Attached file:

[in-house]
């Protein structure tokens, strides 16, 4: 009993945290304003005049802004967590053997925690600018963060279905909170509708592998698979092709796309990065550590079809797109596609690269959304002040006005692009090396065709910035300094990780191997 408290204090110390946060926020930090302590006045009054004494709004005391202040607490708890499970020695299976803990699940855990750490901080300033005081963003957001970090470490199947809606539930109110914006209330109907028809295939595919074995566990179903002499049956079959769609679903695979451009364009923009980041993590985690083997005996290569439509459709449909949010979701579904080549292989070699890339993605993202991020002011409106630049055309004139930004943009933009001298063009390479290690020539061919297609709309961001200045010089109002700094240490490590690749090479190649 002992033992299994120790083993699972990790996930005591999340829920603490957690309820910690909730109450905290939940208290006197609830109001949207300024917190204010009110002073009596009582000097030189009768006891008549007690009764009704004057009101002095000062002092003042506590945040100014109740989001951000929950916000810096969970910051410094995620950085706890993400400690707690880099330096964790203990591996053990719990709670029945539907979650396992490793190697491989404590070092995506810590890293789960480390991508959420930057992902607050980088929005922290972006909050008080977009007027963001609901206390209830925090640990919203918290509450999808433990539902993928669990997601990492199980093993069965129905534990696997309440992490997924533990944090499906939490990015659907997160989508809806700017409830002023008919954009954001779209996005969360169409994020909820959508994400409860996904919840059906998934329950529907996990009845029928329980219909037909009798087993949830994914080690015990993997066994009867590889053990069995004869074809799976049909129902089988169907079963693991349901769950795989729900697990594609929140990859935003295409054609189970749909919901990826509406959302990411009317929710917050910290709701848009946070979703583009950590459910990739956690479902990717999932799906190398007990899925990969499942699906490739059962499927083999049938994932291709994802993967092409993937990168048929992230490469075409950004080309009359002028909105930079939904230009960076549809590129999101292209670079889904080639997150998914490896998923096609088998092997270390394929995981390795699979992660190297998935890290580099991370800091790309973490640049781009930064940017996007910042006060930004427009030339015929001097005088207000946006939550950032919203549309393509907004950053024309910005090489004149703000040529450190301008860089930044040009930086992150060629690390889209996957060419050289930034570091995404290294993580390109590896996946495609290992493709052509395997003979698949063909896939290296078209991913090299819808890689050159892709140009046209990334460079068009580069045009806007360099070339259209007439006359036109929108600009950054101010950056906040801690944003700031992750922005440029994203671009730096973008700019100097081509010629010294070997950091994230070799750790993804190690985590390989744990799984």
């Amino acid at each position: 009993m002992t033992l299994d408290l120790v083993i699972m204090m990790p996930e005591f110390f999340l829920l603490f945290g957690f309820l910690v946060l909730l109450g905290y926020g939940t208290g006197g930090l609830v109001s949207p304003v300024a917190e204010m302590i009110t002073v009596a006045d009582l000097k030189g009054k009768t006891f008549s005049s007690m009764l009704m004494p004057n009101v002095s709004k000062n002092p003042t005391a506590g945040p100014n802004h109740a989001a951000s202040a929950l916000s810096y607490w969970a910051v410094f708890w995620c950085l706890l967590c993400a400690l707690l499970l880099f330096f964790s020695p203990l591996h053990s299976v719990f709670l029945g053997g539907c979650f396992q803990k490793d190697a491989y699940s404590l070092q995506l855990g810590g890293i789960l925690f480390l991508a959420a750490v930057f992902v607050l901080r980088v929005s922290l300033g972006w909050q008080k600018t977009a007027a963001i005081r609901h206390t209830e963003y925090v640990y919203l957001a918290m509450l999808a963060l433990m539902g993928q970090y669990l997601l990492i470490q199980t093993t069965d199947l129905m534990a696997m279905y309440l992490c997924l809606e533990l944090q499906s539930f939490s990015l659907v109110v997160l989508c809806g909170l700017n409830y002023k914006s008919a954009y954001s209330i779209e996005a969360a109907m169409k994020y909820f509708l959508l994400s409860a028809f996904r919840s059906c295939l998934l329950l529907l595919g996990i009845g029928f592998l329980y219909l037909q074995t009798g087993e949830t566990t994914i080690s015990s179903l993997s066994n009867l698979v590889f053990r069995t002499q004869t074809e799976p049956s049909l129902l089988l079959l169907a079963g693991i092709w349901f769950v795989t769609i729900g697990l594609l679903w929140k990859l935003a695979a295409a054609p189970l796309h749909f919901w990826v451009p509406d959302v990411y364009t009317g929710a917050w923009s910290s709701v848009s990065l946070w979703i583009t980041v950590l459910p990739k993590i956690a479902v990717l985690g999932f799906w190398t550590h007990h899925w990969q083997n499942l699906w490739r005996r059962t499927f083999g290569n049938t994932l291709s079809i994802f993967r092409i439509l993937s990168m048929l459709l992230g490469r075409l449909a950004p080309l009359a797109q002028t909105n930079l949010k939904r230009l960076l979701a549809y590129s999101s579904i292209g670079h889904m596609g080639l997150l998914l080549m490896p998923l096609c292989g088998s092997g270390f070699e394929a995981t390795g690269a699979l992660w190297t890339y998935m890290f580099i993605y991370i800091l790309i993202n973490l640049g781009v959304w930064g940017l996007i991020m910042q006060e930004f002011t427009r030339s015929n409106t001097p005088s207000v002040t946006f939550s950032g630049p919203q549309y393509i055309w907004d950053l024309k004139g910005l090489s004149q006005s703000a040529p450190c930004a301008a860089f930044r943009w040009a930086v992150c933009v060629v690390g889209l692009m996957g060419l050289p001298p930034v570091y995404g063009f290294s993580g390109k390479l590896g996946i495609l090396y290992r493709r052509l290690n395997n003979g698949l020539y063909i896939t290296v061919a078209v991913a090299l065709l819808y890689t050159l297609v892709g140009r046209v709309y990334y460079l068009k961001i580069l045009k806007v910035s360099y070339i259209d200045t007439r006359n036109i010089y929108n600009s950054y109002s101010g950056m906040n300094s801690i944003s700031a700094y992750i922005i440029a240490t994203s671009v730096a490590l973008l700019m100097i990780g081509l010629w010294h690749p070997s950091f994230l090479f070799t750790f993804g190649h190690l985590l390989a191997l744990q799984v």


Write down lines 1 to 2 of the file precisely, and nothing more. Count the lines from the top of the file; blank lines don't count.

[in-house]
């Protein structure tokens, strides 16, 4: 009993945290304003005049802004967590053997925690600018963060279905909170509708592998698979092709796309990065550590079809797109596609690269959304002040006005692009090396065709910035300094990780191997 408290204090110390946060926020930090302590006045009054004494709004005391202040607490708890499970020695299976803990699940855990750490901080300033005081963003957001970090470490199947809606539930109110914006209330109907028809295939595919074995566990179903002499049956079959769609679903695979451009364009923009980041993590985690083997005996290569439509459709449909949010979701579904080549292989070699890339993605993202991020002011409106630049055309004139930004943009933009001298063009390479290690020539061919297609709309961001200045010089109002700094240490490590690749090479190649 002992033992299994120790083993699972990790996930005591999340829920603490957690309820910690909730109450905290939940208290006197609830109001949207300024917190204010009110002073009596009582000097030189009768006891008549007690009764009704004057009101002095000062002092003042506590945040100014109740989001951000929950916000810096969970910051410094995620950085706890993400400690707690880099330096964790203990591996053990719990709670029945539907979650396992490793190697491989404590070092995506810590890293789960480390991508959420930057992902607050980088929005922290972006909050008080977009007027963001609901206390209830925090640990919203918290509450999808433990539902993928669990997601990492199980093993069965129905534990696997309440992490997924533990944090499906939490990015659907997160989508809806700017409830002023008919954009954001779209996005969360169409994020909820959508994400409860996904919840059906998934329950529907996990009845029928329980219909037909009798087993949830994914080690015990993997066994009867590889053990069995004869074809799976049909129902089988169907079963693991349901769950795989729900697990594609929140990859935003295409054609189970749909919901990826509406959302990411009317929710917050910290709701848009946070979703583009950590459910990739956690479902990717999932799906190398007990899925990969499942699906490739059962499927083999049938994932291709994802993967092409993937990168048929992230490469075409950004080309009359002028909105930079939904230009960076549809590129999101292209670079889904080639997150998914490896998923096609088998092997270390394929995981390795699979992660190297998935890290580099991370800091790309973490640049781009930064940017996007910042006060930004427009030339015929001097005088207000946006939550950032919203549309393509907004950053024309910005090489004149703000040529450190301008860089930044040009930086992150060629690390889209996957060419050289930034570091995404290294993580390109590896996946495609290992493709052509395997003979698949063909896939290296078209991913090299819808890689050159892709140009046209990334460079068009580069045009806007360099070339259209007439006359036109929108600009950054101010950056906040801690944003700031992750922005440029994203671009730096973008700019100097081509010629010294070997950091994230070799750790993804190690985590390989744990799984």